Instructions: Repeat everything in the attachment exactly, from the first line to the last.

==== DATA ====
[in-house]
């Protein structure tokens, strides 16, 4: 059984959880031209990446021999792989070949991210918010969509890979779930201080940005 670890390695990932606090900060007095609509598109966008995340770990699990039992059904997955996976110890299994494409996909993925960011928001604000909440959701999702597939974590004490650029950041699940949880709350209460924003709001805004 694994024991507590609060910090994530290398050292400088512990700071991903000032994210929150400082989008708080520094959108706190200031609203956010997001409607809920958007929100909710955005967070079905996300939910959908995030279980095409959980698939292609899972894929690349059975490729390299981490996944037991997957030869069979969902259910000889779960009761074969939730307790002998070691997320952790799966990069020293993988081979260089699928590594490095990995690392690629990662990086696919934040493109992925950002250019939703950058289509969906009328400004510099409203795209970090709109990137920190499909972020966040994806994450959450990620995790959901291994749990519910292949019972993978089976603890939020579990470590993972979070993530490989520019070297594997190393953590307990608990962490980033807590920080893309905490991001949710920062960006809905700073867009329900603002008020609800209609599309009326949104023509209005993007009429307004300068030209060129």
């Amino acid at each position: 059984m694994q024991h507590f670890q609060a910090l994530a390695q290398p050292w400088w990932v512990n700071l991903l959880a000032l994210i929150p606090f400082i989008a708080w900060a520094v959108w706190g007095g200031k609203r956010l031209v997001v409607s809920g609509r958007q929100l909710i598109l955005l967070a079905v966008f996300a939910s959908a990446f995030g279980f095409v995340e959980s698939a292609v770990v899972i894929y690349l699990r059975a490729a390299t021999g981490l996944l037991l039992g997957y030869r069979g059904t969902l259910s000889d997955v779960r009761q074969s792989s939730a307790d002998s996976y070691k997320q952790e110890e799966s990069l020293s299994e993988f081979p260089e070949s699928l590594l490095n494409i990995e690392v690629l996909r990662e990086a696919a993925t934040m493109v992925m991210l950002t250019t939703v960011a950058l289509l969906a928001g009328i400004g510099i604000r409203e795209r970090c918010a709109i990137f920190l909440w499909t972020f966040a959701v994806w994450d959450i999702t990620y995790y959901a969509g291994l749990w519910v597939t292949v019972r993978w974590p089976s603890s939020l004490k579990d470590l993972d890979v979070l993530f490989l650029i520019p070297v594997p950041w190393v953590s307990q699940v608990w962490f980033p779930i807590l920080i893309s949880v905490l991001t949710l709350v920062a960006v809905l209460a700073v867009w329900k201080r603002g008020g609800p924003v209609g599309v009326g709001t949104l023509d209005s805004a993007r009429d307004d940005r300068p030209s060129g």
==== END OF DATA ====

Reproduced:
[in-house]
């Protein structure tokens, strides 16, 4: 059984959880031209990446021999792989070949991210918010969509890979779930201080940005 670890390695990932606090900060007095609509598109966008995340770990699990039992059904997955996976110890299994494409996909993925960011928001604000909440959701999702597939974590004490650029950041699940949880709350209460924003709001805004 694994024991507590609060910090994530290398050292400088512990700071991903000032994210929150400082989008708080520094959108706190200031609203956010997001409607809920958007929100909710955005967070079905996300939910959908995030279980095409959980698939292609899972894929690349059975490729390299981490996944037991997957030869069979969902259910000889779960009761074969939730307790002998070691997320952790799966990069020293993988081979260089699928590594490095990995690392690629990662990086696919934040493109992925950002250019939703950058289509969906009328400004510099409203795209970090709109990137920190499909972020966040994806994450959450990620995790959901291994749990519910292949019972993978089976603890939020579990470590993972979070993530490989520019070297594997190393953590307990608990962490980033807590920080893309905490991001949710920062960006809905700073867009329900603002008020609800209609599309009326949104023509209005993007009429307004300068030209060129």
């Amino acid at each position: 059984m694994q024991h507590f670890q609060a910090l994530a390695q290398p050292w400088w990932v512990n700071l991903l959880a000032l994210i929150p606090f400082i989008a708080w900060a520094v959108w706190g007095g200031k609203r956010l031209v997001v409607s809920g609509r958007q929100l909710i598109l955005l967070a079905v966008f996300a939910s959908a990446f995030g279980f095409v995340e959980s698939a292609v770990v899972i894929y690349l699990r059975a490729a390299t021999g981490l996944l037991l039992g997957y030869r069979g059904t969902l259910s000889d997955v779960r009761q074969s792989s939730a307790d002998s996976y070691k997320q952790e110890e799966s990069l020293s299994e993988f081979p260089e070949s699928l590594l490095n494409i990995e690392v690629l996909r990662e990086a696919a993925t934040m493109v992925m991210l950002t250019t939703v960011a950058l289509l969906a928001g009328i400004g510099i604000r409203e795209r970090c918010a709109i990137f920190l909440w499909t972020f966040a959701v994806w994450d959450i999702t990620y995790y959901a969509g291994l749990w519910v597939t292949v019972r993978w974590p089976s603890s939020l004490k579990d470590l993972d890979v979070l993530f490989l650029i520019p070297v594997p950041w190393v953590s307990q699940v608990w962490f980033p779930i807590l920080i893309s949880v905490l991001t949710l709350v920062a960006v809905l209460a700073v867009w329900k201080r603002g008020g609800p924003v209609g599309v009326g709001t949104l023509d209005s805004a993007r009429d307004d940005r300068p030209s060129g």